And yes, the inning that got things going for the Royals in Game Two was a singles-fest, but that’s not what this team has done this postseason. After posting an ISO of .144 in the regular season (21st in baseball), Kansas City posted a .201 and .159 ISO in the ALDS and ALCS, respectively. Sure, they’re going to drive pitchers crazy by fouling pitches off, rarely striking out (after an MLB-best 15.9 percent strikeout rate in the regular season, the Royals have topped that by striking out just 10 times in 97 plate appearances this World Series), and putting so many balls in play, but like they did last postseason, this group comes to slug in October. Alex Gordon kept Game One going an extra five innings because he was able to do just that.

It’s also important to note that New York had its closer on the mound—who entered the game with 9 2/3 scoreless postseason innings—and was two outs away from a 1-0 series lead; it’s not as if Terry Collins’ club has been utterly dominated for two games. But the Mets now face an uphill climb, and if they—despite having just one extra-base hit against the Royals, a fifth-inning solo homer from Curtis Granderson in Game One—want to get back in this series, their key bats are going to have to regain their power stroke. PECOTA may have nice expectations for the Mets, but it’s going to take more than rosy projections for New York to get back on track after an impressive showing in the NLCS. Yes, the young arms haven’t dominated like they did against the Cubs, but credit needs to be given to the Royals offense, and blame needs to be placed on the Mets bats, to help explain Kansas City’s 2-0 lead.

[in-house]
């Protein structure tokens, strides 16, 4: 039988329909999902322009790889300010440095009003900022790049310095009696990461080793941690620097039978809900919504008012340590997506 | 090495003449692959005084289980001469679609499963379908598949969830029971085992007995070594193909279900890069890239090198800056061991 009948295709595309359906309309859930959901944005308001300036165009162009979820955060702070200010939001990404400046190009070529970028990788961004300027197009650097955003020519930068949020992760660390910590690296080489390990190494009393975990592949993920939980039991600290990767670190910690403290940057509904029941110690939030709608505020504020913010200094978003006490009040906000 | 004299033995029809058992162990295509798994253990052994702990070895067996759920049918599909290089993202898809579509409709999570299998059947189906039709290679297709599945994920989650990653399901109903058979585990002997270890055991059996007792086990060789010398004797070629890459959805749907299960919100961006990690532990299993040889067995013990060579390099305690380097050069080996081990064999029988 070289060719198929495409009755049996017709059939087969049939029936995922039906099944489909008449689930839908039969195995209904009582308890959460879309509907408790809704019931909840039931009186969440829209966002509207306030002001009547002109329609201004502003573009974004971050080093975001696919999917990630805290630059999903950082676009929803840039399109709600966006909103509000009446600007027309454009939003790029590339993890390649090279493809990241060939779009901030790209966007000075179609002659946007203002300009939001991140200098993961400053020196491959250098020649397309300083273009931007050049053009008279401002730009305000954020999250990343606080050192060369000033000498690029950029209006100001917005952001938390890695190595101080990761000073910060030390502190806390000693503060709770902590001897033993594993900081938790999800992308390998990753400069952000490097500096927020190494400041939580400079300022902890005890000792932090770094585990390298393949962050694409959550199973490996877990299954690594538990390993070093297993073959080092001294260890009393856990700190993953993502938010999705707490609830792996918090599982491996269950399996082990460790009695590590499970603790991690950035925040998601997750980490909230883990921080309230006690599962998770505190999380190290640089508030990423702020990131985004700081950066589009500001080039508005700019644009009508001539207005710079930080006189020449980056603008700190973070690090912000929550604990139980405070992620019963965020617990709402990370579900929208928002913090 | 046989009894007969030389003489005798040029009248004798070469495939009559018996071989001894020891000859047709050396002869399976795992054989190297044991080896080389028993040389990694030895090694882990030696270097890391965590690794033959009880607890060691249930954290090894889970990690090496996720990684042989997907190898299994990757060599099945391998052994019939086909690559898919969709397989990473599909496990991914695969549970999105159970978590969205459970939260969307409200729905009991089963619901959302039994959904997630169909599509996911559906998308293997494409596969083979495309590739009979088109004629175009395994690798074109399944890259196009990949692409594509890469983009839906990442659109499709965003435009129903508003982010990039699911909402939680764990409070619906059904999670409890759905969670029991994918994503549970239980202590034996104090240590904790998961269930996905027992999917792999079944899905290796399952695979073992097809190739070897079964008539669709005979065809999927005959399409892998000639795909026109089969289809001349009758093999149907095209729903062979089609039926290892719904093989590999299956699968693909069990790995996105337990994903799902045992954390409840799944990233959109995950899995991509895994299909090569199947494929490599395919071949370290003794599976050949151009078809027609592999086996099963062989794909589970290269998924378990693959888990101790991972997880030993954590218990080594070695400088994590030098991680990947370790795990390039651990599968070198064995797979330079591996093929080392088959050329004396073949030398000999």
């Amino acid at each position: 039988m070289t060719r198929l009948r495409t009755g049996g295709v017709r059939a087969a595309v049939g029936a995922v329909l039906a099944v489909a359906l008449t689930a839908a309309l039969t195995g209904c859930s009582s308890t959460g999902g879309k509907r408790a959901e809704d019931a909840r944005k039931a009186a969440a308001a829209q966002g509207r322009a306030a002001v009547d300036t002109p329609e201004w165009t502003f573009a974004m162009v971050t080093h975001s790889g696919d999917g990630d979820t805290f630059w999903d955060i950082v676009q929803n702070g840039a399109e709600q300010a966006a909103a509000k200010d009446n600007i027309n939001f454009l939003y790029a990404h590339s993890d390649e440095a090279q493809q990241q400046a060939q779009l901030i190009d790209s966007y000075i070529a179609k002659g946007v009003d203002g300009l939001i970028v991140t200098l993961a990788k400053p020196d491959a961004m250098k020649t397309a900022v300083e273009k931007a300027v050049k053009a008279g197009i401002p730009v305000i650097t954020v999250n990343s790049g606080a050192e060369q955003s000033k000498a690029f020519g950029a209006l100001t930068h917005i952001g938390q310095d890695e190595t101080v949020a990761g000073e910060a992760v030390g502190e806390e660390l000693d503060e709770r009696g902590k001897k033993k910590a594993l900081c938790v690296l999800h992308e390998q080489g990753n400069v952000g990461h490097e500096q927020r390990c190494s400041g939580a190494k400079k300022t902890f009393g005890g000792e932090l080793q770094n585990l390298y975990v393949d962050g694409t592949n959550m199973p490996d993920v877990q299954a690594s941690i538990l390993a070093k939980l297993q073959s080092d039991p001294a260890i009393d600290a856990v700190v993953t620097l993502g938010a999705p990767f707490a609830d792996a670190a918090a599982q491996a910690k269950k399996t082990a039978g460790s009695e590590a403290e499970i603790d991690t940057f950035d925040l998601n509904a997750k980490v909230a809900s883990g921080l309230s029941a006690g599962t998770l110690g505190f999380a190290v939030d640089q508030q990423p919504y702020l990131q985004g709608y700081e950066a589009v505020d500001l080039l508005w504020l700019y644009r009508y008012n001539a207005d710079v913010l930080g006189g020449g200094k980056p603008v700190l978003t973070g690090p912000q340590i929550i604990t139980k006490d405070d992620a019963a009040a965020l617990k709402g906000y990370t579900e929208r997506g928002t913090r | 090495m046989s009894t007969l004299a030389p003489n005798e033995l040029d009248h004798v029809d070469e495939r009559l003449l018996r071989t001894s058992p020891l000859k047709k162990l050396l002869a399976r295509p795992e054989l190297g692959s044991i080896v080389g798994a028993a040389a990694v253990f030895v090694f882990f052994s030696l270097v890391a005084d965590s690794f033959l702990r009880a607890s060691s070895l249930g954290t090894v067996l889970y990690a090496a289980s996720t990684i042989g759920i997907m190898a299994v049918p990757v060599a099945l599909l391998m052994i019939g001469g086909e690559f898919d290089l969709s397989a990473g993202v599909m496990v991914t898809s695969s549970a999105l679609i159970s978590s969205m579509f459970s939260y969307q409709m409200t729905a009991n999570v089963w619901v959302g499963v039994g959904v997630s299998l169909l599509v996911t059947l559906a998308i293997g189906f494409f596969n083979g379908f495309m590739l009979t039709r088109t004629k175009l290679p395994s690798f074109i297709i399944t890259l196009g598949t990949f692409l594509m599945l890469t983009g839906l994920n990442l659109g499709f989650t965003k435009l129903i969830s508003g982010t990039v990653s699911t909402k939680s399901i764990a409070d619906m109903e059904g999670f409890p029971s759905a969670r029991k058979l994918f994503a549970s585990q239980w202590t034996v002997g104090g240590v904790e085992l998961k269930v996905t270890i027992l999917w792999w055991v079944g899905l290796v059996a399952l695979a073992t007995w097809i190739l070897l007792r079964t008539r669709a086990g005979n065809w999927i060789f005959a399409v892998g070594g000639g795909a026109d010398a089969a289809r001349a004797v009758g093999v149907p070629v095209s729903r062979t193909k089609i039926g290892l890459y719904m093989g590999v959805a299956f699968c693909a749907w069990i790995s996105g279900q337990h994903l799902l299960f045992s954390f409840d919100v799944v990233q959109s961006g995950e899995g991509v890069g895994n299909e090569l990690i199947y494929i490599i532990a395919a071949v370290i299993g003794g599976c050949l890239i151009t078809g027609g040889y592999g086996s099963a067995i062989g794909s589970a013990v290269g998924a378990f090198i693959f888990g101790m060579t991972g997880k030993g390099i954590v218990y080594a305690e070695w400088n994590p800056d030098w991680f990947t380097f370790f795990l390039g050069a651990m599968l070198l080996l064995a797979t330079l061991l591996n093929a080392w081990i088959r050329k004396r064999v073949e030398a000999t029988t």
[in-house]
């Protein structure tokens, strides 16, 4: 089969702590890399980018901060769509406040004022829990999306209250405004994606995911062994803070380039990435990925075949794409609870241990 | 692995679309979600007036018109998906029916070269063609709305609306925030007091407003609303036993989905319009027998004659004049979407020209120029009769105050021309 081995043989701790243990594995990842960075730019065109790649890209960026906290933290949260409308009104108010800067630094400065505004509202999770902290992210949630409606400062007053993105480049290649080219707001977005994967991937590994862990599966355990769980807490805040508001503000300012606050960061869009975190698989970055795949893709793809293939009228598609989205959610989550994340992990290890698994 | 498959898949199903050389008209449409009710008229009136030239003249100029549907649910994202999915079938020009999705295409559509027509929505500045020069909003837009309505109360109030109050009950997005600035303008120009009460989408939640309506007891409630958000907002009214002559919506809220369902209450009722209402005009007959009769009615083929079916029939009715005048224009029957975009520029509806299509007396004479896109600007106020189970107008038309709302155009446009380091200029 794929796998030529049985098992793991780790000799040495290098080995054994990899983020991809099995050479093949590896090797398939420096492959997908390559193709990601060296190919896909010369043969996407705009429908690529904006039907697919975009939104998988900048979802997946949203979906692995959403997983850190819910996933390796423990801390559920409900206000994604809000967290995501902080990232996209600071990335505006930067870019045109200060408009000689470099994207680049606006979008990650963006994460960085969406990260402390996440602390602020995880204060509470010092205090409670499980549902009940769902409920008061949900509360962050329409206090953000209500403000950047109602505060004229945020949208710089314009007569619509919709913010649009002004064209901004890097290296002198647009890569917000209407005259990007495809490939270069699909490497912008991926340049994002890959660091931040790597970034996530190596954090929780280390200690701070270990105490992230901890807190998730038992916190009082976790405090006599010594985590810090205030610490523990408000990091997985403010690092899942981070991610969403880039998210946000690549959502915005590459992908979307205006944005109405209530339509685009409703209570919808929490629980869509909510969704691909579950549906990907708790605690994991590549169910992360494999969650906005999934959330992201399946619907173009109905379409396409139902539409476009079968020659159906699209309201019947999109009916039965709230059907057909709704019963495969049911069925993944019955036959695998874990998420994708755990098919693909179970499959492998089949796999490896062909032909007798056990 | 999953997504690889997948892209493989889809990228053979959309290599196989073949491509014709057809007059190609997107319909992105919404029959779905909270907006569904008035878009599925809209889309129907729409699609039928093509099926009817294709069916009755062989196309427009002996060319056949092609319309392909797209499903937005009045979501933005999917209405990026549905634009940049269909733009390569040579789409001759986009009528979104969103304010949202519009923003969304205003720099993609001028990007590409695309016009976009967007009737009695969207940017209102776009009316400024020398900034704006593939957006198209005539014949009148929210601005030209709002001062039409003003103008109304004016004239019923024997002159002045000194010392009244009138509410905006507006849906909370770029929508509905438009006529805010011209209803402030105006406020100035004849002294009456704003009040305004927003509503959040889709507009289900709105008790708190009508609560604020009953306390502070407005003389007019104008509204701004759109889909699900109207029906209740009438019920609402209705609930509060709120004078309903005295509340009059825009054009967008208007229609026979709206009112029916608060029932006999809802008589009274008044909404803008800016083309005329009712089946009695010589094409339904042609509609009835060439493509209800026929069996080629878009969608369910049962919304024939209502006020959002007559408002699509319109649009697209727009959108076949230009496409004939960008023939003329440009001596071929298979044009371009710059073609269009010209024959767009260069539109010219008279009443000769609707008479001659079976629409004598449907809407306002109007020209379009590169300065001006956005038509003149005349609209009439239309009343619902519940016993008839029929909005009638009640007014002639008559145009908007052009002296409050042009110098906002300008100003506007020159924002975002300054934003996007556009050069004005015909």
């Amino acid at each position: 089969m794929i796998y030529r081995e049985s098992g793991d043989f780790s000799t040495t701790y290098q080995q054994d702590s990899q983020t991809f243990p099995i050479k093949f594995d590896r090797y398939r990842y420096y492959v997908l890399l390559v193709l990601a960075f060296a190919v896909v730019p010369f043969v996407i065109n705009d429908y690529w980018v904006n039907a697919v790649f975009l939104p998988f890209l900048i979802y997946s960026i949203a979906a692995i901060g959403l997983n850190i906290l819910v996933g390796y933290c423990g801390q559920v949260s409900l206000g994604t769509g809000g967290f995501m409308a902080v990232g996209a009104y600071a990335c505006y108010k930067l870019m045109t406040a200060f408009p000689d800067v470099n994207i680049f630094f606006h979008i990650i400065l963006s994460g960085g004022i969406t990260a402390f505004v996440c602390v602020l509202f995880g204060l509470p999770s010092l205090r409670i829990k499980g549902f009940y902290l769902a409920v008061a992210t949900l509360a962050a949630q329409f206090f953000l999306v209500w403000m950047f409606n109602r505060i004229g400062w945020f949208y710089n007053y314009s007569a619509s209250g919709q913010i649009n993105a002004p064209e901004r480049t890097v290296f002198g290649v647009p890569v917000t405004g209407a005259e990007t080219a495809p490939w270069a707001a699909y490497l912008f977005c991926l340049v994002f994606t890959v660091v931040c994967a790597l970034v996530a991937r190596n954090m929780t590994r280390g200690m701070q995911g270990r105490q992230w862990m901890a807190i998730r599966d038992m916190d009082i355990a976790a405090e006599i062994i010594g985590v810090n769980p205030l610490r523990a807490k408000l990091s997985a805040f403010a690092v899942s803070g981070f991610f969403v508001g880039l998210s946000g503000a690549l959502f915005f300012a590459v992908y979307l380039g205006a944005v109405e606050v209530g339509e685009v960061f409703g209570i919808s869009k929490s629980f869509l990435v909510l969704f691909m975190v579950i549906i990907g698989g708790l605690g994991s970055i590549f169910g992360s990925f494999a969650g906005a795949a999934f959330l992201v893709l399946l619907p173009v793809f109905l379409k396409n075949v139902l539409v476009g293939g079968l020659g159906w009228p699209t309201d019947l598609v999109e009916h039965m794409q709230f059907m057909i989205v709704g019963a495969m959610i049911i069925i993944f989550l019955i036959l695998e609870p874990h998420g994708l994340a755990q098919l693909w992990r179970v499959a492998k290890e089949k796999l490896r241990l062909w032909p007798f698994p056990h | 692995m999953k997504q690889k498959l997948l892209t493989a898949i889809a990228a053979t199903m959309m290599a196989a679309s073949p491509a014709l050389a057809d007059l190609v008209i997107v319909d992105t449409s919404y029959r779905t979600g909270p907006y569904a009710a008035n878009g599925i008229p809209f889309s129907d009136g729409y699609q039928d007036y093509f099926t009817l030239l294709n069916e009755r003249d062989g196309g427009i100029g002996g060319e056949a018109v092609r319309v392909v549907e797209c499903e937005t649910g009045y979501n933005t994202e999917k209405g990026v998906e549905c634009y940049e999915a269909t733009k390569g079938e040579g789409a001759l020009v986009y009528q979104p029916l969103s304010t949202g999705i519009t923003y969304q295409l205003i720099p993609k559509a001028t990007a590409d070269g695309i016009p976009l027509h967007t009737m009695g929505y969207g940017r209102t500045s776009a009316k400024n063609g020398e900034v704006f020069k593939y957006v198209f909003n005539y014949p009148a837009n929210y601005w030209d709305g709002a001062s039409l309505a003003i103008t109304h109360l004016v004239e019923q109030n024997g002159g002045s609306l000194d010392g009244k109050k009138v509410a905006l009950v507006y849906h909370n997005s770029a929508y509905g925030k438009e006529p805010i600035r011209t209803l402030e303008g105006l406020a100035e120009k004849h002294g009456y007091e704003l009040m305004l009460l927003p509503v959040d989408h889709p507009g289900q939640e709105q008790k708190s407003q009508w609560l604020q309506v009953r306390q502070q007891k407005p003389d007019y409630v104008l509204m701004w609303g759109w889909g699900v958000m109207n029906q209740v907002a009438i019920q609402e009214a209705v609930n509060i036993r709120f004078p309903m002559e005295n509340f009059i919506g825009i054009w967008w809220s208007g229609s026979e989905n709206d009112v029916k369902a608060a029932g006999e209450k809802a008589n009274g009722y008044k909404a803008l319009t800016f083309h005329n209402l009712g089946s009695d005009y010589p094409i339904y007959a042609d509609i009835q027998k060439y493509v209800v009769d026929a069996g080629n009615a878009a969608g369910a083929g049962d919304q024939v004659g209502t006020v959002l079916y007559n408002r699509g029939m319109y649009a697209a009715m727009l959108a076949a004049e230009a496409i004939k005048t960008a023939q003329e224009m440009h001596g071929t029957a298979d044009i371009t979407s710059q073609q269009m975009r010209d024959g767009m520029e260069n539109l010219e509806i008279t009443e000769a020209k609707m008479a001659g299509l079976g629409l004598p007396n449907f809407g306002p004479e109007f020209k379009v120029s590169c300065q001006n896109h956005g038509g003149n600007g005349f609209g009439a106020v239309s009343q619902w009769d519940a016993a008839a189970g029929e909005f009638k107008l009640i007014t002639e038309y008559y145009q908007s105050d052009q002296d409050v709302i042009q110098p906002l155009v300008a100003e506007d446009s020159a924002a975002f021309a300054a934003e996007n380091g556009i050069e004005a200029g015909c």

Game Three will air at 8:00 p.m. ET on FOX.

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Curious- are team BABIPs available for this World Series so far? Royals deserve credit for putting the ball in play, but it seems that their rallies, especially in Game 2, was predicated on batted balls missing gloves. The Royals struck out three times in Game 2; the Mets struck out four times. I wonder why the narrative is more about "contact hitting is so valuable" vs. the Royals making hard contact/Mets making weak contact.
That was kind of my point. Sure, the Royals contact ability is special, but they haven't singled their way to this point. They've been slugging (read as: hard contact) in October and the Mets had been as well. Outside of their singles-led rally in Game Two, the Royals have continued to slug in the World Series while the Mets bats largely have gone silent.
in the series with the Jays, when Price had his first start, the Royals won on a series of [mostly] weakly hit seeing eye singles. They have been the beneficiaries of a number of 'cheap' hits throughout their playoff run. Not to say that they aren't's just that their success with squib hits WILL end, and then their domination will end. No one could convince me that the Royals are intending to hit the ball into the undefended in my mind it is a cluster of 'lucky' events for the Royals, and misfortune for the competition.
Has PECOTA had the Royals at over 50 percent for any game this postseason?
31% chance is pretty absurd for any team in the World Series
Better question is has PECOTA been right on anything having to do with the Royals this season